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Dear Liz: My husband and I have been aggressively paying down our debts and plan to be debt free by this time next year. We’re devoting about 20% of our income to debt repayment and saving about 6% (not much, I know, but we’re young and just starting out). We were building an emergency fund and currently have enough money in it to cover only a few months of our expenses, since we had to dip into it recently for unexpected car repairs.
My husband just lost his job. I make enough that we would just barely be able to cover all of our minimum payments and our bills, but my employer lost its biggest client and I may be out of a job soon too. Should we continue to make the same debt payments, reduce the amount or make only minimum payments until we are both securely employed?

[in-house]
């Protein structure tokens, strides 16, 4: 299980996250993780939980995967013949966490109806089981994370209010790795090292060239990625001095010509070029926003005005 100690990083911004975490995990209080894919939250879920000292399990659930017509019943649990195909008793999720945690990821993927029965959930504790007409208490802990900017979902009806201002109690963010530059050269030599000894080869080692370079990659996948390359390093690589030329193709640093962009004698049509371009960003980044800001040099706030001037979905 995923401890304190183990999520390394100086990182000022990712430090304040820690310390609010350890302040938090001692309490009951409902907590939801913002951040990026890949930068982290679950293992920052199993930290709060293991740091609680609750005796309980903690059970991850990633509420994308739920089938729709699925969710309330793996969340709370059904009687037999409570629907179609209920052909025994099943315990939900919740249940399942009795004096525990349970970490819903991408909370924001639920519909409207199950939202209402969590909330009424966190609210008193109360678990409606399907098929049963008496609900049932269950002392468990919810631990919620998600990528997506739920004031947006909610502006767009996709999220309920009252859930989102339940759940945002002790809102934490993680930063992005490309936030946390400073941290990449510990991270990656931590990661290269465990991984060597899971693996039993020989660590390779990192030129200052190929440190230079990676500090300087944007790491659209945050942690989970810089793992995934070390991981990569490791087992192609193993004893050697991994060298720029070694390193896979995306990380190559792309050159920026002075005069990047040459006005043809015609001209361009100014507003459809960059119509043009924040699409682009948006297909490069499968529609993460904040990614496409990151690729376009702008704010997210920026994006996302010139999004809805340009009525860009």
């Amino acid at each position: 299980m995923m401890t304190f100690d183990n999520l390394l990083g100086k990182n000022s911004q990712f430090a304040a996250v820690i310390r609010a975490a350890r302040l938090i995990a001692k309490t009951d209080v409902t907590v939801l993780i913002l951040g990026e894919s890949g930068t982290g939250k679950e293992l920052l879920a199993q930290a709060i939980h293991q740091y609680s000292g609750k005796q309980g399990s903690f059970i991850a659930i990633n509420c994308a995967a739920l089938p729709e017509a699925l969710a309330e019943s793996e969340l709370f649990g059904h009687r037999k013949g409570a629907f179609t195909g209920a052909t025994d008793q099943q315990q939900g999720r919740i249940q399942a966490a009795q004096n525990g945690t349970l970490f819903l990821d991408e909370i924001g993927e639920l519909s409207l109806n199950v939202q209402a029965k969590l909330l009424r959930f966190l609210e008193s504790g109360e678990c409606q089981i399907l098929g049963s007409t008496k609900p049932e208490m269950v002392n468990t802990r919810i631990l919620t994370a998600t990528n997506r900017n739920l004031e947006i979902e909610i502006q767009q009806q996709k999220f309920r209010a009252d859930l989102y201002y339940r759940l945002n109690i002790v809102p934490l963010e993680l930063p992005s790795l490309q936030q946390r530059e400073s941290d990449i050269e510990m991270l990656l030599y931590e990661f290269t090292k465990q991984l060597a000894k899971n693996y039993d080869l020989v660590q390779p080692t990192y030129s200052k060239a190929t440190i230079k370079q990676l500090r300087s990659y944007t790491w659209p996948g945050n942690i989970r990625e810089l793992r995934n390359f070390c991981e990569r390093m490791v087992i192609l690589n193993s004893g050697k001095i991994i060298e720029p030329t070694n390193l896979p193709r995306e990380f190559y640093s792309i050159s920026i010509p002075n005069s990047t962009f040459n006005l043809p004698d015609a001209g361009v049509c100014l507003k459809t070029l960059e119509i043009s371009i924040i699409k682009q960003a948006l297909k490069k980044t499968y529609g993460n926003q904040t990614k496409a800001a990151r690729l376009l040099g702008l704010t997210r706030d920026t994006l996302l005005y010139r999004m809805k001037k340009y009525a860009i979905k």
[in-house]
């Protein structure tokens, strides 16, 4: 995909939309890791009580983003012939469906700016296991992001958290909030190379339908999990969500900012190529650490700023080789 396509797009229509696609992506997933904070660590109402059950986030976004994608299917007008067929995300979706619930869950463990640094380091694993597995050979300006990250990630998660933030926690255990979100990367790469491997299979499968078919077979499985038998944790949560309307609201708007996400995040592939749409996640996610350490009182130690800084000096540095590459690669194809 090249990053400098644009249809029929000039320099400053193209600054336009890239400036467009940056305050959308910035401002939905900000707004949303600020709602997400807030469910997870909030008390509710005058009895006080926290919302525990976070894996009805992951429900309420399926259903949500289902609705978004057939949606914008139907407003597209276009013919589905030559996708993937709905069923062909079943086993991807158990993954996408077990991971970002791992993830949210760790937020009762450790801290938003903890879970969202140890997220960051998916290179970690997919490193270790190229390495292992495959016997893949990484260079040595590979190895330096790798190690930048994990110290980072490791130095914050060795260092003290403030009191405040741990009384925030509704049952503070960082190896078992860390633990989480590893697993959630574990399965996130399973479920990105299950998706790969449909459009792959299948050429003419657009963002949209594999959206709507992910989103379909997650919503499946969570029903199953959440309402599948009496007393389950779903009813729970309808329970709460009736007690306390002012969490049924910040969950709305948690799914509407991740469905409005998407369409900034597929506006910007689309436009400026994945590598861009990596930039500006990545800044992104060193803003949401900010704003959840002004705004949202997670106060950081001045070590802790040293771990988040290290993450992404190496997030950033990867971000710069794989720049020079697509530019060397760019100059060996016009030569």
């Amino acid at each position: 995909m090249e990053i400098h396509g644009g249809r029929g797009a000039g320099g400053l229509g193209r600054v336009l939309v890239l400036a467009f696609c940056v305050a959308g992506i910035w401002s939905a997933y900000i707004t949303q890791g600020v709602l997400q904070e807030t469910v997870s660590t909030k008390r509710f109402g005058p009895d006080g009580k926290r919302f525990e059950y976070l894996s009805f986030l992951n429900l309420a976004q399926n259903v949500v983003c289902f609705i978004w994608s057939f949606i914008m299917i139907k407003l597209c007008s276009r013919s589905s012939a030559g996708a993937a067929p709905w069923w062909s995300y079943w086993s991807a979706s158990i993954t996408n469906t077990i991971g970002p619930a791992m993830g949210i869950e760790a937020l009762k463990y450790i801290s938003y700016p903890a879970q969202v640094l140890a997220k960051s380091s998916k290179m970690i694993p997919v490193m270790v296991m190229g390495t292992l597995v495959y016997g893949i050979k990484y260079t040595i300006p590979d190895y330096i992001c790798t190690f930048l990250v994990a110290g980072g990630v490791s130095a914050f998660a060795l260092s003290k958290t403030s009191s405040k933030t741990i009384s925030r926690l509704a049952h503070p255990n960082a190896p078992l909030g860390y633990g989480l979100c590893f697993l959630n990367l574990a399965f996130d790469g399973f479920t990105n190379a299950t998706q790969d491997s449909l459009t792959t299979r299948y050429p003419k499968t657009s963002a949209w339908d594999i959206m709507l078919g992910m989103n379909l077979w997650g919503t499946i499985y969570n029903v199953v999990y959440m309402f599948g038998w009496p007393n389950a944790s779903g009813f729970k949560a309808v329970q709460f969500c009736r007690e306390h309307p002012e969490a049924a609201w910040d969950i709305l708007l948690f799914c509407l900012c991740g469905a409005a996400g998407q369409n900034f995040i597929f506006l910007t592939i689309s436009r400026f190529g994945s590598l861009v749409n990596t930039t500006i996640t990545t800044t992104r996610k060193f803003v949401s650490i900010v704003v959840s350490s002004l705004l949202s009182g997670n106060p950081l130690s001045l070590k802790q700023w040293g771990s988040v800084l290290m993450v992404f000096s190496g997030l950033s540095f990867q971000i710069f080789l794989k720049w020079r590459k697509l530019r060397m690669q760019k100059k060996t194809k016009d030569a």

Answer: As soon as you know that unemployment is a possibility, you should begin to conserve cash. That means making only the minimum payments on your debt and cutting your expenses to the bone. Although the job picture is improving, the average duration of unemployment is still close to 40 weeks. That’s a long time to go without a paycheck.
When you’re both employed again, you should reconsider your financial priorities. Getting out of debt is a great goal, but not all debt is created equal. Paying off credit cards should typically be a high priority, but you needn’t be in as much of a rush to pay off federal student loans, car loans or mortgages, because the rates on these debts is typically fixed and relatively low. Instead, make sure you’re taking advantage of retirement savings opportunities and building up a cash cushion to tide you through the next financial setback.